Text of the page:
Double Sextet

Eighth Blackbird

Record Details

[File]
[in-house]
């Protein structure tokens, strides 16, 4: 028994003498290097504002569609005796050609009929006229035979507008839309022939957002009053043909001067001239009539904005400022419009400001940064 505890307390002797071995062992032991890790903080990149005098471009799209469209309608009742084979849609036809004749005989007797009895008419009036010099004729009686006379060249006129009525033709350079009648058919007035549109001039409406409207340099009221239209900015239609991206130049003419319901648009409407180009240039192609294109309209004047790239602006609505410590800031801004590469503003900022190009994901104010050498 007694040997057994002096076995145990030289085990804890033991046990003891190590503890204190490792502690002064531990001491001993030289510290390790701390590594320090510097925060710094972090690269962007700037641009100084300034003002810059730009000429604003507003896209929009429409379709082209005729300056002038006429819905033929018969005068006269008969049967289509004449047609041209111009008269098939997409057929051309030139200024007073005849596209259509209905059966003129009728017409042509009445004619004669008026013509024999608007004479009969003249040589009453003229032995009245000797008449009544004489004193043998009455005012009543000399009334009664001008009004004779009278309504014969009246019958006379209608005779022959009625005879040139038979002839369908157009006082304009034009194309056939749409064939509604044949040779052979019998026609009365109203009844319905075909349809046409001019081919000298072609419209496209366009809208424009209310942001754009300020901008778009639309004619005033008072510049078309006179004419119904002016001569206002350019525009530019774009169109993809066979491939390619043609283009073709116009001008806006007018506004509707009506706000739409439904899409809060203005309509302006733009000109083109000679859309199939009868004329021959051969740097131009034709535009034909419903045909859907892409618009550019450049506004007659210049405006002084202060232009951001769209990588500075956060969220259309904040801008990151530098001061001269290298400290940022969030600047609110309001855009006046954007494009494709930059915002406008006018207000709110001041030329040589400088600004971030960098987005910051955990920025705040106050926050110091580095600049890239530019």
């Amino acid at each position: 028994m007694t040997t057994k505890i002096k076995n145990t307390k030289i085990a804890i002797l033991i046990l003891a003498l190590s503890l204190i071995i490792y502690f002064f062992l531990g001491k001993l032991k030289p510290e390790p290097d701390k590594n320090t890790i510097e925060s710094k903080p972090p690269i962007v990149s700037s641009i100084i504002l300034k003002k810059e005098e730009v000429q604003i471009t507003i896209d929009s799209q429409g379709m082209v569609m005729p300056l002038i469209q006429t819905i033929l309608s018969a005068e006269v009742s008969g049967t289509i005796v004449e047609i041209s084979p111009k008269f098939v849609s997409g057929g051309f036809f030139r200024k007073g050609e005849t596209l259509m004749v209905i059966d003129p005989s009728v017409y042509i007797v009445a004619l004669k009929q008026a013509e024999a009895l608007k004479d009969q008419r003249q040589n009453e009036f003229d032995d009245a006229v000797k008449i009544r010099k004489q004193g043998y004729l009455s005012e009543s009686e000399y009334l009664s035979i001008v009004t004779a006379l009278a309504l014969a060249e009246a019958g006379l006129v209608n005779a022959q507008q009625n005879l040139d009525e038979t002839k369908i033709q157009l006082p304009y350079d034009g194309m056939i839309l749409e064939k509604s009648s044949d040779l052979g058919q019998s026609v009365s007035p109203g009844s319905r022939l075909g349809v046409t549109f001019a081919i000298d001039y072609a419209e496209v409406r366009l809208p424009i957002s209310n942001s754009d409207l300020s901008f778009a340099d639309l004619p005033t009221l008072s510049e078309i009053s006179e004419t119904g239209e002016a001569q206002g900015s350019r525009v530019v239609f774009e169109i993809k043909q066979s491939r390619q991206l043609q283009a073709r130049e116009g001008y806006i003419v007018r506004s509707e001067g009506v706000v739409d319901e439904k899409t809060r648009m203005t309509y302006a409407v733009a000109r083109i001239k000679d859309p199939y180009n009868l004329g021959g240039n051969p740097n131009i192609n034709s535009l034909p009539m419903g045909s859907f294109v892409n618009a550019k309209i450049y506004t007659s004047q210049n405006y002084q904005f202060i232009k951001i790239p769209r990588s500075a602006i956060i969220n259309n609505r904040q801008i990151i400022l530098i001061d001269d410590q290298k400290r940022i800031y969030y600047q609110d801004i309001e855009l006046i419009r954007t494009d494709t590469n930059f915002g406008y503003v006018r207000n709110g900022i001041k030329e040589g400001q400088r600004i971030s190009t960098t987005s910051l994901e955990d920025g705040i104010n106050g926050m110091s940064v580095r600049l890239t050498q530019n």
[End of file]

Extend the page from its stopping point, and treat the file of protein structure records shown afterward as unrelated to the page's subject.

“Beautifully poised throughout,” says the BBC, “Double Sextet stands as arguably one of Reich’s finest works.” The Philadelphia Inquirer places it “among the finest pieces of our time … more than earlier Reich, it tips from exaltation to menace on a dime.” Bang on a Can perform 2×5, which premiered last summer at a velodrome in Manchester, England. Double Sextet comprises two identical sextets of flute, clarinet, vibraphone, piano, violin, and cello. Doubling the instrumentation was done so that, as in so many of Reich’s earlier works, two identical instruments could interlock to produce one overall pattern. The composer says, “For example, in this piece you will hear the pianos and vibes interlocking in a highly rhythmic way to drive the rest of the ensemble.” The piece can be played in two ways: with 12 musicians, or with six playing against a recording of themselves. Reich continues, “The idea of a single player playing against a recording of themselves goes all the way back to Violin Phase of 1967. The expansion of this idea to an entire chamber ensemble playing against pre-recordings of itself begins with Different Trains (1988). By doubling an entire chamber ensemble, one creates the possibility for multiple simultaneous contrapuntal webs of identical instruments.”